Hosni Mubarak, the Egyptian president overthrown in 2011 and the first leader to face trial after the Arab Spring uprisings that swept the region, was freed on Friday, March 24 after six years in detention, his lawyer said, according to Reuters.
The 88-year-old was cleared of the final murder charges against him this month, after facing trial in a litany of cases ranging from corruption to the killing of protesters whose 18-day revolt stunned the world and ended his 30-year rule.
“Yes, he is now in his home in Heliopolis,” Mubarak’s lawyer, Farid El Deeb told Reuters when asked if Mubarak had left Maadi Military hospital in southern Cairo where he had been detained. Heliopolis is an upscale neighborhood where the main presidential palace from which Mubarak once governed is located.
Mubarak was initially arrested in April 2011, two months after leaving office, and has since been held in prison and in military hospitals under heavy guard.
Many Egyptians who lived through his presidency view it as a period of stagnation, autocracy and crony capitalism. Arabs watched enraptured when the first images of the former air force commander, Egypt’s modern-day Pharaoh, were beamed live on television, showing him bed-bound in his courtroom cage.
The overthrow of Mubarak, one of a series of military men to rule Egypt since the 1952 abolition of the monarchy, embodied the hopes of the Arab Spring uprisings that shook autocrats from Tunisia to the Gulf and briefly raised hopes of a new era of democracy and social justice.
His release takes that journey full circle, marking what his critics say is the return of the old order to Egypt, where authorities have crushed Mubarak’s enemies in the Muslim Brotherhood, killing hundreds and jailing thousands, while his allies regain influence.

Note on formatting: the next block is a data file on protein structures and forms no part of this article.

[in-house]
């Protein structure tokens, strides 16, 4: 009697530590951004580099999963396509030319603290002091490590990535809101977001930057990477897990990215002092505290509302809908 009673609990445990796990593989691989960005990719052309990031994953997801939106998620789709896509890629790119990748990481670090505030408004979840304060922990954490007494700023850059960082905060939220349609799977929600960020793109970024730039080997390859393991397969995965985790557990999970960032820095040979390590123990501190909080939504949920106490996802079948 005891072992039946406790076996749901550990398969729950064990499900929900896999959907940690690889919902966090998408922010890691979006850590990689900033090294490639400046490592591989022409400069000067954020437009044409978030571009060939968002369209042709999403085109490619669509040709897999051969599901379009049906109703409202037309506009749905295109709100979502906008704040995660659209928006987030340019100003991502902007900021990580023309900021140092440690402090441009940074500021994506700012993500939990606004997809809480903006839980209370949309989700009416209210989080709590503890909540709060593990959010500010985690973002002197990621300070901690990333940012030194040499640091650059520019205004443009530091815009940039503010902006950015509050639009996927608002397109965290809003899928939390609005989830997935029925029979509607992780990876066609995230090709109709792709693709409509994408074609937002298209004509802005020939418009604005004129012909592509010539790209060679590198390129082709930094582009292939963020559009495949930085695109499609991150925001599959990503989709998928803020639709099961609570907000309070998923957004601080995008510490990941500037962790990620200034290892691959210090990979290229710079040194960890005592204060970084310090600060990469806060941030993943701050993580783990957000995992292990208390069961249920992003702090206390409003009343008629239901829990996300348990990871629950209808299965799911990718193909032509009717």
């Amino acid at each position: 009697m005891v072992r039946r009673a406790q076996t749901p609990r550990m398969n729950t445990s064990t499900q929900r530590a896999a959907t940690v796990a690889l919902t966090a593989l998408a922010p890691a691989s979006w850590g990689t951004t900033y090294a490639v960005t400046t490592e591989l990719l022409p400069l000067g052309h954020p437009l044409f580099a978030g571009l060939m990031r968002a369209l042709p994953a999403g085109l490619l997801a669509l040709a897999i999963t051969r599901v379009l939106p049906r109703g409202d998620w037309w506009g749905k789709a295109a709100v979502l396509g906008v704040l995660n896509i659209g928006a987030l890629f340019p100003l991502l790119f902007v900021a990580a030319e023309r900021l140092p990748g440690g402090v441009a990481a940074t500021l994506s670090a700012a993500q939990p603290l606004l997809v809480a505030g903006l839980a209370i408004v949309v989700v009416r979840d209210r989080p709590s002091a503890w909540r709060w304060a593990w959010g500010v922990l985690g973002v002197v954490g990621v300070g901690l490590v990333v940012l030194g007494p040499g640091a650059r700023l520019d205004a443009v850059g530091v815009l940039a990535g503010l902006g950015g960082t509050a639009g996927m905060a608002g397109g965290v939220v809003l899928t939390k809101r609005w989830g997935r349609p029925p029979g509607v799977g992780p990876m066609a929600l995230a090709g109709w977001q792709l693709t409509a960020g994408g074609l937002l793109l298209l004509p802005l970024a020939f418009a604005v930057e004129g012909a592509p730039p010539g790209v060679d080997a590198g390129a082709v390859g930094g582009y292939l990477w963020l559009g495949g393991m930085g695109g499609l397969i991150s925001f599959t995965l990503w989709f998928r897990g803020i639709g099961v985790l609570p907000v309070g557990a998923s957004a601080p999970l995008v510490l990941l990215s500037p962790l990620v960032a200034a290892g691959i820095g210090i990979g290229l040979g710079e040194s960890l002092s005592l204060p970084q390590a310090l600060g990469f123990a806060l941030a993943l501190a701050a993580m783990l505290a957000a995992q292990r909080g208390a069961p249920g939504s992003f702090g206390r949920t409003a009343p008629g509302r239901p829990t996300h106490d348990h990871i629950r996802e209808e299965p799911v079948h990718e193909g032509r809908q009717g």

Another military man, Abdel Fattah al-Sisi, stepped into Mubarak’s shoes in 2013 when he overthrew Mohamed Mursi, the Brotherhood official who won Egypt’s first free election after the uprising.
A year later, Sisi won a presidential election in which the Brotherhood, now banned, could not participate. The liberal and leftist opposition, at the forefront of the 2011 protests in Cairo’s Tahrir Square, is under pressure and in disarray.
Years of political tumult and worsening security have hit the economy, just as Mubarak always warned. Egyptians complain of empty pockets and rumbling bellies as inflation exceeds 30 percent and the government tightens its belt in return for loans from the International Monetary Fund.
“The economic crisis we are living in and the high prices take priority over everything, as does the fear of terrorism. That is what preoccupies ordinary citizens, not Mubarak,” said Khaled Dawoud, an opposition politician who opposed the Islamists but also condemned the bloody crackdown on them.
“When you see the group of people who show up and cheer and support him, you are talking about 150, 200 people,” he said, referring to occasional shows of support outside the Maadi hospital when Mubarak was there.
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